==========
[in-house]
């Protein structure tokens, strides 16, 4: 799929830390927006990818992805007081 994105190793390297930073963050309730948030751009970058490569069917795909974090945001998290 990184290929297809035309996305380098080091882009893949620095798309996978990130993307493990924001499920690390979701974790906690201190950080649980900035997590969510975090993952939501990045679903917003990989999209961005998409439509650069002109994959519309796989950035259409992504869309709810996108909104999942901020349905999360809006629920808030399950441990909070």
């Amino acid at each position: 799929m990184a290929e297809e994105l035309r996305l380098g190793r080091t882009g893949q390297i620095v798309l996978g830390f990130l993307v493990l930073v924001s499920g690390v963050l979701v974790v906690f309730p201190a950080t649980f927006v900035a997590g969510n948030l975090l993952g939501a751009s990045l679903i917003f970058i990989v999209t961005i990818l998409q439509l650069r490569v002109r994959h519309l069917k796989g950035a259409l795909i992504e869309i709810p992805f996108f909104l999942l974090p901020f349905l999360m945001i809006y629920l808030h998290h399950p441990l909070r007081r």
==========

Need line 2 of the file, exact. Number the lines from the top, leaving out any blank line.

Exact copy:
């Protein structure tokens, strides 16, 4: 799929830390927006990818992805007081 994105190793390297930073963050309730948030751009970058490569069917795909974090945001998290 990184290929297809035309996305380098080091882009893949620095798309996978990130993307493990924001499920690390979701974790906690201190950080649980900035997590969510975090993952939501990045679903917003990989999209961005998409439509650069002109994959519309796989950035259409992504869309709810996108909104999942901020349905999360809006629920808030399950441990909070």